I remember the days as a lead pastor when word-smithing a vision statement was of the utmost importance. Once crafted, I would post it everywhere a person may have the opportunity to read it (including the back door of the stalls in the men’s bathroom). I wanted people to memorize it, understand it and quote it at a moment’s notice. I think I may have been the only one who met those expectations.
Vision statements, regardless of the innovative language, do not equate vision movement.
I have seen some pretty nifty vision statements plastered on church walls and printed in bulletins. I have listened as leadership teams told me how many hours they spent creating their sticky vision blurbs. I am not knocking vision statements; if you have one, roll with it. However, a vision statement alone will not cause vision movement, regardless of the innovative language used.
Your vision statement should answer these three questions:
1. What are we called to do as a church?
2. Who are we called to reach?
3. What makes us unique?
If you can measure it, you can grow it.
Vision statements are important; however, the statement alone will not result in movement. Statements are stationary. They are created to be printed, read and bring identity to an organization. Despite the crafty and inspiring language often found in these statements, there’s one thing missing that is absolutely necessary to bring movement to a vision: vision metrics. You have to understand the metrics of a ministry (attendance, baptisms, financials, etc).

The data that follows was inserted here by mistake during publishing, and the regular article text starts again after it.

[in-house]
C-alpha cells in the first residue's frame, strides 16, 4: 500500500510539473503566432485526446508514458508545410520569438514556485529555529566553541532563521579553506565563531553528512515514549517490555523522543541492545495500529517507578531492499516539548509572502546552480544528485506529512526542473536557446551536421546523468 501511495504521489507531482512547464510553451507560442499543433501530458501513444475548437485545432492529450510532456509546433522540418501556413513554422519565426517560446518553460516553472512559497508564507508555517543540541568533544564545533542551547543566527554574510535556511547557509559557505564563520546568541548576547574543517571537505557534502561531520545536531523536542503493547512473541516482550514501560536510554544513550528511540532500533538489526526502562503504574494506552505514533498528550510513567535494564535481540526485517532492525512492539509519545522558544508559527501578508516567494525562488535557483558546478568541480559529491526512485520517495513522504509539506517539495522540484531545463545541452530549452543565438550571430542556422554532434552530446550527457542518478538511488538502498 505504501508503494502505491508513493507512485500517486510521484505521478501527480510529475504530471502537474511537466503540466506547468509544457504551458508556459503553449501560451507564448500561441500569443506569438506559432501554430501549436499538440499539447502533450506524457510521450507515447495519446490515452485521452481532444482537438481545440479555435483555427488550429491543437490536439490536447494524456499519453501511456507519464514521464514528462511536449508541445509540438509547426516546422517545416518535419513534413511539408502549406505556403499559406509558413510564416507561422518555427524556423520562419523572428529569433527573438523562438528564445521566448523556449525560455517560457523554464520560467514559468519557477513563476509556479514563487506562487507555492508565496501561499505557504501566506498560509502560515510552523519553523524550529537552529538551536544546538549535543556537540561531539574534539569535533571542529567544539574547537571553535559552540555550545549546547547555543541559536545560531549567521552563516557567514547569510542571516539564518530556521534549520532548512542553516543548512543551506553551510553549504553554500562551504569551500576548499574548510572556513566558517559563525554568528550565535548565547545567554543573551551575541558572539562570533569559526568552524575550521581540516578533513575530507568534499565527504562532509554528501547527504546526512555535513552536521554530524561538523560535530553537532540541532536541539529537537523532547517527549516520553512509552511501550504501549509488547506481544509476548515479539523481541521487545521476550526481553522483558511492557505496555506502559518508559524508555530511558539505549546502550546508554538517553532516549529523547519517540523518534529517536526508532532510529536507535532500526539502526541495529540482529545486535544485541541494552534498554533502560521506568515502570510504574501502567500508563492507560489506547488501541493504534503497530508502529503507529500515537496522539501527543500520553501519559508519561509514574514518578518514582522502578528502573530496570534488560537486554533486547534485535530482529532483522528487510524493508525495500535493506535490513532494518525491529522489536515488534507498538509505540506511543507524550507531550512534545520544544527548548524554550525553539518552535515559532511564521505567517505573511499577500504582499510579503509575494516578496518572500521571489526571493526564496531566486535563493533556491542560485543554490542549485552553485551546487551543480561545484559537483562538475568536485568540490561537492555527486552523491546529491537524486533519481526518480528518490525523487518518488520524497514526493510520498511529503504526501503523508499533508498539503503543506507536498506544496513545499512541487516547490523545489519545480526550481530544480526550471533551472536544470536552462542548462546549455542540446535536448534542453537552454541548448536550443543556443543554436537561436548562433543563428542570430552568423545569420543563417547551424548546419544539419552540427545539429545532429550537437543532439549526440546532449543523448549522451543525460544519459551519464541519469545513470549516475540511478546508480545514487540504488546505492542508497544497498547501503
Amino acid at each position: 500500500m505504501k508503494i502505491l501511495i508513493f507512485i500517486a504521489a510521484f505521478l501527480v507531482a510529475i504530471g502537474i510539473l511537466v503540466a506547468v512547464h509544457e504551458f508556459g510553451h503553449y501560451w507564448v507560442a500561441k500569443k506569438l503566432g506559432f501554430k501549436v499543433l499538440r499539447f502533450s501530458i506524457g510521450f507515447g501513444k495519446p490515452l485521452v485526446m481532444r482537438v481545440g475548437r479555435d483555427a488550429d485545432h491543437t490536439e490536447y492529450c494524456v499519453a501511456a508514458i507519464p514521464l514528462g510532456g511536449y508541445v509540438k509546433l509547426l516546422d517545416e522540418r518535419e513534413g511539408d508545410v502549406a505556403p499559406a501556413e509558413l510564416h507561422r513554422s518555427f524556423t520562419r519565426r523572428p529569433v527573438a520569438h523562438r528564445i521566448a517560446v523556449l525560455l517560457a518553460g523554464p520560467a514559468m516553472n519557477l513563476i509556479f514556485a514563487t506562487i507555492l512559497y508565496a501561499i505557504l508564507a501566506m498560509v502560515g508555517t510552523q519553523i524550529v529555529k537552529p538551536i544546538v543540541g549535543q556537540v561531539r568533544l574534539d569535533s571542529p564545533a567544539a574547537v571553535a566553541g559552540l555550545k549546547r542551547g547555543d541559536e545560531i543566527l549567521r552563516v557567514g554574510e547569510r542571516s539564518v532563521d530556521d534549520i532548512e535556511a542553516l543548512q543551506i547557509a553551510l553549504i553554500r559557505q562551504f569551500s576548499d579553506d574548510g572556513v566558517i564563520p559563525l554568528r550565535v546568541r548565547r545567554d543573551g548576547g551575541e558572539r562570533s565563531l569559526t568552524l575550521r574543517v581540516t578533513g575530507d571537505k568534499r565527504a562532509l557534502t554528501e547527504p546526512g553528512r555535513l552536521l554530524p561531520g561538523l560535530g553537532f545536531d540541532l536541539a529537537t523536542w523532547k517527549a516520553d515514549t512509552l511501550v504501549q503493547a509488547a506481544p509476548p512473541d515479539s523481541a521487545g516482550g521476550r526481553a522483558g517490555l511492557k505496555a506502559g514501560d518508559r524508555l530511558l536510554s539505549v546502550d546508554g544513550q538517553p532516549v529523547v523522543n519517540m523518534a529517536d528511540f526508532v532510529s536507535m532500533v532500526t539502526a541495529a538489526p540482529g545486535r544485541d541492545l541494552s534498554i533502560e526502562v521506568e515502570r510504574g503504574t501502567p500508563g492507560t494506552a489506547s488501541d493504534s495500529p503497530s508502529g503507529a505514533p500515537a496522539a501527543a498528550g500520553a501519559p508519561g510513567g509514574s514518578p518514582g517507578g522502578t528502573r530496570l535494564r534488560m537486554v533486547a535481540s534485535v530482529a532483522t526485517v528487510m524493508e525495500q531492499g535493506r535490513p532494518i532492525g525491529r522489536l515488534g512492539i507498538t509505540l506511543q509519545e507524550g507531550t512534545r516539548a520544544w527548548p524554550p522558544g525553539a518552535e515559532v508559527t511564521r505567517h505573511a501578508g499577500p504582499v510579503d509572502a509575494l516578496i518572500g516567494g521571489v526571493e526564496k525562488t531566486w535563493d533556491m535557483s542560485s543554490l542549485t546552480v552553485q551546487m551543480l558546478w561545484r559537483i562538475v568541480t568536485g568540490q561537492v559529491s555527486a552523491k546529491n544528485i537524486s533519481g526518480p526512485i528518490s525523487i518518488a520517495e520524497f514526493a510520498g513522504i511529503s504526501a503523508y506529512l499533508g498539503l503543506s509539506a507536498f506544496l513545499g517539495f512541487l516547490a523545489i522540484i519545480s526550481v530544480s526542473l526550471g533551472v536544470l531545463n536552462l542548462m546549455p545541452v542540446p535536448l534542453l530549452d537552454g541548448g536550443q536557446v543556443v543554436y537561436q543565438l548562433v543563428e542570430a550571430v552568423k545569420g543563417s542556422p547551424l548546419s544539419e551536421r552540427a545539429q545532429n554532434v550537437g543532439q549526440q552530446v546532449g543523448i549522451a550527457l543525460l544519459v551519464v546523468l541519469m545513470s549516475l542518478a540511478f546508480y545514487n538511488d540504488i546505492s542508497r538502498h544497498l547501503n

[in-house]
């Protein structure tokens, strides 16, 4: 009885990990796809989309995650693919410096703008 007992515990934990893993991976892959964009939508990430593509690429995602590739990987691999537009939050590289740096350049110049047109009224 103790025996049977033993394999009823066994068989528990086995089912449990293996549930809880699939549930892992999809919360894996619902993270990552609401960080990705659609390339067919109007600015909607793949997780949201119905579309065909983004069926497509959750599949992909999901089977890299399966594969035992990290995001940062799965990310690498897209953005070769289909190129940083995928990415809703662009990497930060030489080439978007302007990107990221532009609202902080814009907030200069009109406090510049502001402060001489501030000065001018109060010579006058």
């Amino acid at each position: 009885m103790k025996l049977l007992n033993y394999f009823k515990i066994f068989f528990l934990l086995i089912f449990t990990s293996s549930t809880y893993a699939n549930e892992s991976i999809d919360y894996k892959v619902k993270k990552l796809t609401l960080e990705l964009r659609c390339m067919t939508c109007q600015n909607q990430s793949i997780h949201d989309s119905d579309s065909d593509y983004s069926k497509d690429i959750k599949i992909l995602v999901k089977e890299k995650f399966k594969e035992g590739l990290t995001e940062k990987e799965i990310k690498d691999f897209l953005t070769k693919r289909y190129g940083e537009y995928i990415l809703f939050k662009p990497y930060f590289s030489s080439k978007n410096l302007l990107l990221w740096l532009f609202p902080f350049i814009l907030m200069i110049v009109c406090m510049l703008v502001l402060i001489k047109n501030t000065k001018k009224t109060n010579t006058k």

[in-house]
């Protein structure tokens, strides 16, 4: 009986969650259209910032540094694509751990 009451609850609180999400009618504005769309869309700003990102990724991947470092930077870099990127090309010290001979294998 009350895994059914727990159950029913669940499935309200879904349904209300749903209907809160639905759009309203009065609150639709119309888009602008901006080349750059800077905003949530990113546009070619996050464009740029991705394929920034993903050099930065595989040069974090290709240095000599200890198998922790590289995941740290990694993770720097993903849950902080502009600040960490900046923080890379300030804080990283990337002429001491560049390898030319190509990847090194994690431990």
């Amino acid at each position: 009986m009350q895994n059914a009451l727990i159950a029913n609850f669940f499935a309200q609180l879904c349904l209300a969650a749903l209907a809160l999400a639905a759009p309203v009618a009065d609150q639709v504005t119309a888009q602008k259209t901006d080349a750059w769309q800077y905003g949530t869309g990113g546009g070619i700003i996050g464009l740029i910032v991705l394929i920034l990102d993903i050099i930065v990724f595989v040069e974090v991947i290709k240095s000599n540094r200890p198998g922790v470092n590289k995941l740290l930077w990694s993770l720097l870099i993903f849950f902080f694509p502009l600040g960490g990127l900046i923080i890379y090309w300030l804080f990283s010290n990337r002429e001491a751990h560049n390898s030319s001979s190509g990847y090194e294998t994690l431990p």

1. Where are we today?
2. Where do we want to be in the next few years?
3. What must be measured and monitored to move forward?
Wrapping metrics around a vision allows you to measure it; and if you can measure it, you can grow it. It also gives permission to ask the right questions and identify what needs attention. If you stop looking at the numbers, the vision will slowly drift into left field and by the time you notice it, consequences are inevitable.
Vision Statement < Vision Map
So what’s the answer in terms of vision? Instead of creating a vision statement, think about gathering your team together and creating a vision map. Ask the right questions and collect the right data to get clear perspective of where you are right now. Next, ask the questions, “Where do we want to be in one year, two years, five years?” Again, it’s important to look at the current numbers and then determine where you believe you’ll be in the next few years. Don’t be afraid to dream. God loves dreamers.
Once you have identified several vision metrics (current and future), you’re ready to begin building strategic plans that will fuel and propel the vision.